Unapologetic insolence from an aging subversive

Unapologetic insolence from an aging subversive

Wednesday, 6 April 2011

The Riddle of Autism












I came across this article today.

Autism has always intrigued me, partly as a result of running five special schools (in an earlier life) two of which had a high proportion of kids with Autism enrolled.

Education systems struggle with the condition – and it is a condition, not a “disease”, despite its labelling as such in some media.

I’m no expert – there are very few teachers who are, and this is part of the problem. Last time I looked, there is no teacher preparation course in Queensland in the category. A search on “autism electives”   at Griffith University – one of the premier teacher training institutions in Brisbane revealed nothing.

Given that the incidence rate is 1 in 110, this is a major issue.

Working with kids with Autism in mainstream classes is a struggle for most teachers. The vibrant social environment that is a powerful learning tool for regular kids is often poison for kids with Autism. They can’t cope with the unpredictable and open-ended atmosphere, and either withdraw or act out. Managing asocial or anti-social behaviours in a class of 25 kids is very difficult.

I’ll take you through the article and comment as I go. My comments are based on 20 years of working with these kids – not on any study or research. I’ve made all the mistakes.

My notes are in italics. The rest of the post is the article and my commentary -

A few decades ago, autism spectrum disorders (also termed Pervasive Developmental Disorders) were viewed as relatively rare disorders that impacted around one in 1500 children. Since that time, the number of children diagnosed with autism spectrum disorders has increased dramatically. Current estimates of the prevalence of autism spectrum disorders (2009) are about 1 in 110 children.

The reasons for this increase are attributed to several factors, although experts acknowledge that more research is needed to fully understand this trend. Some factors which appear to contribute to the increase include:
• Change in diagnostic practices among mental health experts, resulting in children that used to be diagnosed with problems like mental retardation, now being diagnosed with autism spectrum disorders.
• Improved screening and detection of autism spectrum disorders.
• Potential ‘true” increases in the frequency of autism, due to risk factors such as increased parental age of having children.

There has certainly been an increase in diagnostic rates, and the points about screening and diagnosis are undoubtedly correct. There is, I believe something else happening. When I began working in Special Education in 1971, these kids were extremely rare. They just weren’t around. Now, they constitute up to a third of the enrolment of Special Schools.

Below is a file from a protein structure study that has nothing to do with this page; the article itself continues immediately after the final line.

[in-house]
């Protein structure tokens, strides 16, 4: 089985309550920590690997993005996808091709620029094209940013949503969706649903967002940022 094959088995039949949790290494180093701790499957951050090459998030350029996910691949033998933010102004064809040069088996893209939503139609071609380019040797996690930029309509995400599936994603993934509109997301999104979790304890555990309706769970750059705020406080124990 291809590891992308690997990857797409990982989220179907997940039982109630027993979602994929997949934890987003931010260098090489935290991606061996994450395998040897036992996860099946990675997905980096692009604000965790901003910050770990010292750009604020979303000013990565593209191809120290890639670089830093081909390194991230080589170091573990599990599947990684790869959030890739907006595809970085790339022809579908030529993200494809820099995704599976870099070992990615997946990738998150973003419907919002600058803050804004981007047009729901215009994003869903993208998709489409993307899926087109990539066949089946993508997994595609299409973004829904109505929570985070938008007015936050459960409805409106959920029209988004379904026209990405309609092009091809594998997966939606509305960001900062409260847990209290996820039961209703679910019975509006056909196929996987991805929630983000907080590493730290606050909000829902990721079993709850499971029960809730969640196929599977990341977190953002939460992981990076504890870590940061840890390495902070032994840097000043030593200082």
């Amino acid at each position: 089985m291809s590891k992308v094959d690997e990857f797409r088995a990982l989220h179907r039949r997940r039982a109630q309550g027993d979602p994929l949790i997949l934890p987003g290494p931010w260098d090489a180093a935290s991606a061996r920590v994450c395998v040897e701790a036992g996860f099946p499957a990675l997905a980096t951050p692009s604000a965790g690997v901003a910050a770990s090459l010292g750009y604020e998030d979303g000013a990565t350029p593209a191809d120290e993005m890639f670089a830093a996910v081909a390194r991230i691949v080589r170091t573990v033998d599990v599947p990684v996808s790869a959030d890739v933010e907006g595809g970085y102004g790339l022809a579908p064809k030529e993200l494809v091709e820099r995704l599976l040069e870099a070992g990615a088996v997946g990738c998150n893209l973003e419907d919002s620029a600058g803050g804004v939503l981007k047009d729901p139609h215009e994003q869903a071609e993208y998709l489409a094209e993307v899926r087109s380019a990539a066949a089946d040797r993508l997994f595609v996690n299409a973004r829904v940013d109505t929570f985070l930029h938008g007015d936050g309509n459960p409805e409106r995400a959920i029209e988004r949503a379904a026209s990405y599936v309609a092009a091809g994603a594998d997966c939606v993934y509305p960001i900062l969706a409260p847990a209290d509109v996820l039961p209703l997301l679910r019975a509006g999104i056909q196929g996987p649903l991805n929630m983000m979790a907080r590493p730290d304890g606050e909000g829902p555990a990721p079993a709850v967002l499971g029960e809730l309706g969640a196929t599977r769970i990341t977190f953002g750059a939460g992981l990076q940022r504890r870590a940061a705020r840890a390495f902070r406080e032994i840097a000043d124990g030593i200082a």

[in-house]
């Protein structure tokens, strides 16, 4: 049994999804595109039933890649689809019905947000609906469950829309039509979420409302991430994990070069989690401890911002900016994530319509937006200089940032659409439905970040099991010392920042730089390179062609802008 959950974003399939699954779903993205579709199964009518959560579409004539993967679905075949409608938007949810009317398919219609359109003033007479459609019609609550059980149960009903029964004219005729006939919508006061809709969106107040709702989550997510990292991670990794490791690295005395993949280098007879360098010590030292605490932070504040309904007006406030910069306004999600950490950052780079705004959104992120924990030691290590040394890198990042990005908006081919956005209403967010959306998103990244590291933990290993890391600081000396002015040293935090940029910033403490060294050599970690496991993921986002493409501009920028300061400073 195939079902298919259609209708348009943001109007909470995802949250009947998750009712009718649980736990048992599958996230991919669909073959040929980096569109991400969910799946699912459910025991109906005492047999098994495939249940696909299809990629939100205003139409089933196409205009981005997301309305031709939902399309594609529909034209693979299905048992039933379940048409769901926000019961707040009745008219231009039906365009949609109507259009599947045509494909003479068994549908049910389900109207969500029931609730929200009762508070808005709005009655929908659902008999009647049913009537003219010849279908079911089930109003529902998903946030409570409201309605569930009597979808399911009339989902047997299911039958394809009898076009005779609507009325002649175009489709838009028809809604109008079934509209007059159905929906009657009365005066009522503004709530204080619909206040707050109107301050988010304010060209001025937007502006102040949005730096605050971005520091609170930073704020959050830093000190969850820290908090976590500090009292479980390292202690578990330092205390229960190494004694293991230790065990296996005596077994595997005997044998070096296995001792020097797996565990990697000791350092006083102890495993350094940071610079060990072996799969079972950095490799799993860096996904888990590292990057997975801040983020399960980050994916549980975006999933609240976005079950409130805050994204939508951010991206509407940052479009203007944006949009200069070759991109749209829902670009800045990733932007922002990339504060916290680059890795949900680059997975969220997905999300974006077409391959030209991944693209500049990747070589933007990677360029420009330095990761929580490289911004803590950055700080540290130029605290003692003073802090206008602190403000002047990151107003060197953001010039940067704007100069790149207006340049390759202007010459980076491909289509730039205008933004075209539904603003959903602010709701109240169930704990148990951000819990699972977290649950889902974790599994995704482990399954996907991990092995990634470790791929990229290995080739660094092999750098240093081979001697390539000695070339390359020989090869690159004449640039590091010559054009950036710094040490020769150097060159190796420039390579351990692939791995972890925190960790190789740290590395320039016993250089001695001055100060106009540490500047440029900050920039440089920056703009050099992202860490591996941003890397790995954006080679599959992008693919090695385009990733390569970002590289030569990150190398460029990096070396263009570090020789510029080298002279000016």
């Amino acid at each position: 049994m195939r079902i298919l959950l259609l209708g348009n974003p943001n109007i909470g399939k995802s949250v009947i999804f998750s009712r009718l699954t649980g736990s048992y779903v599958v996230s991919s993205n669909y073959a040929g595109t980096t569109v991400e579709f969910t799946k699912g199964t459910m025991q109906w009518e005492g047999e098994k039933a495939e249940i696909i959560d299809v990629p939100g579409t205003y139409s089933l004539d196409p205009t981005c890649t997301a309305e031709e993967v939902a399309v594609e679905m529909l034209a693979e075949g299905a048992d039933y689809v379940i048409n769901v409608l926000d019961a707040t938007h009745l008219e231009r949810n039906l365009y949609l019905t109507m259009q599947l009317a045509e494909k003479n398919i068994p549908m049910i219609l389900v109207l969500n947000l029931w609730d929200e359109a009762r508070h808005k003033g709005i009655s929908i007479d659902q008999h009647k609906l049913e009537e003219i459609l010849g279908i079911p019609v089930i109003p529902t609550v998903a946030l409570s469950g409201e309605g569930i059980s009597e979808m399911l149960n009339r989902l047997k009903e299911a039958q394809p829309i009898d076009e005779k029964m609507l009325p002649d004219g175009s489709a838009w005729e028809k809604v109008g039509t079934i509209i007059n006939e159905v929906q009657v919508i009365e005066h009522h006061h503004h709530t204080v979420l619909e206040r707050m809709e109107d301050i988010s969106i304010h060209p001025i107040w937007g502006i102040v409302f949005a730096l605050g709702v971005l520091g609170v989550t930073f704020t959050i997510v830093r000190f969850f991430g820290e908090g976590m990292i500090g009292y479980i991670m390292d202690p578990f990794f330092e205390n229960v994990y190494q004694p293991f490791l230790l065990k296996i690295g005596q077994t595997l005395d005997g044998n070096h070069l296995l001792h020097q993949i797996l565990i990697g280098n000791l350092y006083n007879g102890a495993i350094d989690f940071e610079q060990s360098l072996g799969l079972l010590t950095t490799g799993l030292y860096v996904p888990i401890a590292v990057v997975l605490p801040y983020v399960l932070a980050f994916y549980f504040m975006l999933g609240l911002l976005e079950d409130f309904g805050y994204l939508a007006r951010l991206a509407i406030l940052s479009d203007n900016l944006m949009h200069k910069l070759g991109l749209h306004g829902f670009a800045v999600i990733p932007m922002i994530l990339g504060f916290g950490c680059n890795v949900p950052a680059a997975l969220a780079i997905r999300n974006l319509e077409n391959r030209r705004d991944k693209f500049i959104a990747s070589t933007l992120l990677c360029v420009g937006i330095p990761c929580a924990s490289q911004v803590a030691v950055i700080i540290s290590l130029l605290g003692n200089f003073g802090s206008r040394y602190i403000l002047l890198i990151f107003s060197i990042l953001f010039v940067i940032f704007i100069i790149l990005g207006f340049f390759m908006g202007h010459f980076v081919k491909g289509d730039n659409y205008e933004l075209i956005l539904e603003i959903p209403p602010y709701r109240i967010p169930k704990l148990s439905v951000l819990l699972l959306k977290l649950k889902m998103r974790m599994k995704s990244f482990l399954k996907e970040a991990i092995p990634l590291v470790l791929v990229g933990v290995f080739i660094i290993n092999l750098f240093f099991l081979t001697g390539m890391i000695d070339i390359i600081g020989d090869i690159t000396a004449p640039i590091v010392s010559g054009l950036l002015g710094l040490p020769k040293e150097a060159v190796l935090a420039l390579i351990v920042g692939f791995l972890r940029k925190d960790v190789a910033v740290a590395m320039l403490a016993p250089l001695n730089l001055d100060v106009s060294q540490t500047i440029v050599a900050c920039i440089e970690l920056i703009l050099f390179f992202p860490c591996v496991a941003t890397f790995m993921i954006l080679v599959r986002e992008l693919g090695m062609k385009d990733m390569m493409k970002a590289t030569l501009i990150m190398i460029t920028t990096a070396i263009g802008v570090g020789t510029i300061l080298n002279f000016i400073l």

I’m sure there are unknown exogenous factors. It may be diet related. These days we consume much more food which has additives designed to improve shelf life and appearance.

The built environment uses a range of chemicals to fit out interiors, many of which are not fully researched. The asbestos phenomenon is a reminder of how this factor works.

There are endogenous factors as well.

The way we rear our kids has subtlety changed. We tend to supervise them closely, often indoors. We park them in front of screens at an earlier age. They are often deprived of the free-flowing learning environment provided by extended family and semi-rural living.

Perhaps some crucial phases of early social development are being compromised by this. I've noticed an anecdotal relationship between Autism and middle ear problems.

Signs and Symptoms of Autism

According to the National Institute of Mental Health, children with autism spectrum disorders have difficulty in three primary areas: 1) social interaction, 2) verbal and nonverbal communication, and 3) repetitive behaviours or interests. In addition, they will often have unusual responses to sensory experiences; such as certain sounds or the way objects look

The earliest signs of autism spectrum disorders usually are evident shortly after a child’s first birthday. However, reliable diagnosis of an autism spectrum disorder is usually not possible before a child is slightly older, around at least 1 and ½ to 2 year old.

Possible early signs of an autism spectrum disorder in a child include:
• Does not babble, point, or make meaningful gestures by 1 year of age
• Does not speak one word by 16 months
• Does not combine two words by 2 years
• Does not respond to name
• Loses language or social skills
Other indicators may include poor eye contact, not seeming to know how to play with toys, not smiling, or excessively lining up toys or other objects.